It's hard to find a luxury car these days that doesn't have cowskin lavished all over the interior. A rare exception is the Maserati GranSport I reviewed a few months back, with its lightweight, mesh-over-mesh BrighTex fabric. Sadly, the legendary Connolly Leather closed its doors a few years back, though you can actually get some remainders still at this website. Several worthy successors have stepped in. And a few less-than worthy. Seat supplier Lear lost a $30 million judgment recently involving breach of contract over leather seats.
According to Seton Corp., a major supplier, sales of cars with leather seats should near 4.5 million by 2007, up some 600 percent since the early 1990s. And we're not just talking luxury cars anymore. Overall, it's the interior of choice for 60 percent of Mustang buyers this year. And even on the F-Series, leather is chosen by 25 percent of customers. Ford also reports that 30 percent of so-called entry-midsize customers are going with leather, but 44 percent of owners report they'll order it on their next vehicle.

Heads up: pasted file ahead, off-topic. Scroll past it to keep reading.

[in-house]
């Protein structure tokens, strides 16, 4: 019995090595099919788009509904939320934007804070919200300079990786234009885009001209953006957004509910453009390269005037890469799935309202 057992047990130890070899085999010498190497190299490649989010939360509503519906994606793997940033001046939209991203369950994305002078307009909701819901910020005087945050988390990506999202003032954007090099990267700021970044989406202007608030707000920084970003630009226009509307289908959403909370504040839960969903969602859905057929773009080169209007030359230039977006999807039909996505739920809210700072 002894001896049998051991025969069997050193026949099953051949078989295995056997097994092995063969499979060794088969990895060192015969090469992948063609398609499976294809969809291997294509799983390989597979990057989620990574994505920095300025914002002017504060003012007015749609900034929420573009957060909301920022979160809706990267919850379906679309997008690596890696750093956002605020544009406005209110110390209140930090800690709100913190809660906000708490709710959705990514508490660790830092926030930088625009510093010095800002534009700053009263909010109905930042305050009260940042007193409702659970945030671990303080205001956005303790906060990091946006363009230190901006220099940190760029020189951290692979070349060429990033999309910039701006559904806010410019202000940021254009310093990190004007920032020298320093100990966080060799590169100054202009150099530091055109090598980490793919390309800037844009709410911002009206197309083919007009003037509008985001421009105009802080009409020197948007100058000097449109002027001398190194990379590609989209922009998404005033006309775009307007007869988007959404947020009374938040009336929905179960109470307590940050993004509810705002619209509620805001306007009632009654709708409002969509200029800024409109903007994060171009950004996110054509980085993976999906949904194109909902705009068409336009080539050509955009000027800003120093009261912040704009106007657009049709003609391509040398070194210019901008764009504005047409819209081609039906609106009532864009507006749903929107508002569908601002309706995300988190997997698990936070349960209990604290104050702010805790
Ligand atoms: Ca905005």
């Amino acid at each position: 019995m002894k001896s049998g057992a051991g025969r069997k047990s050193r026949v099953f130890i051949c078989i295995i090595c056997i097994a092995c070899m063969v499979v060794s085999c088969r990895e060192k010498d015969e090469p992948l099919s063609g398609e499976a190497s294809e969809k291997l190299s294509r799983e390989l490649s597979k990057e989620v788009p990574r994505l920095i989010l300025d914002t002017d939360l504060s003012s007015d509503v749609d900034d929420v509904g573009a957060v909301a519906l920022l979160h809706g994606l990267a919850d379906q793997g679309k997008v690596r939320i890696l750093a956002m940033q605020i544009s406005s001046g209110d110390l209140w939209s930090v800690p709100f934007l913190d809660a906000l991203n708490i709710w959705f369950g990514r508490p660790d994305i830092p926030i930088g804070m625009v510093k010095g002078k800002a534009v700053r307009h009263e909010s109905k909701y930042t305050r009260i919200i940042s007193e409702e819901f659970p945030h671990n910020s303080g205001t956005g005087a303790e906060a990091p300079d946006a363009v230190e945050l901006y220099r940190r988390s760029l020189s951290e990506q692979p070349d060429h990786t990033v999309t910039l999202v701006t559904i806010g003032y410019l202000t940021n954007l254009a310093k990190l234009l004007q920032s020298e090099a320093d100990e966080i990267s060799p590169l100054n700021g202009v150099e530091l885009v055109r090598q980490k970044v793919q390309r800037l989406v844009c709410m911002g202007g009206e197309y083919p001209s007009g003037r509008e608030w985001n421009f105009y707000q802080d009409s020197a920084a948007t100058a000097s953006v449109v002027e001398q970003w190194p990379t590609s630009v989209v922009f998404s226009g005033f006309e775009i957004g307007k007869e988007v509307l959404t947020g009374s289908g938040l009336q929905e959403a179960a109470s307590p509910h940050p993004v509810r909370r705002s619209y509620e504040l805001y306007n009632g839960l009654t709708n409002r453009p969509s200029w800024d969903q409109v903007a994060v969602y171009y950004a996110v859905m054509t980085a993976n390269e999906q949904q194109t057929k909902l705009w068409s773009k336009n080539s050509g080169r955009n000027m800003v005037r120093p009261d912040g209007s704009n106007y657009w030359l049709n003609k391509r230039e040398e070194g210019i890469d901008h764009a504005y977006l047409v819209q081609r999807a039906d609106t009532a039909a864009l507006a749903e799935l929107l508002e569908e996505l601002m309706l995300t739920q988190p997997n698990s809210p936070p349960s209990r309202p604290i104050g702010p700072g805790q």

Ironically, if you attend a classic car show, such as Detroit's Meadowbrook Concours d'Elegance or the Pebble Beach Concours d'Elegance, this summer, you may be in for a surprise. Check out some of the oldest chauffeured models and you're likely to find the driver sitting on leather, his passengers on fabric. Back then, leather was prized for its durability, but cloth was the upscale option of choice.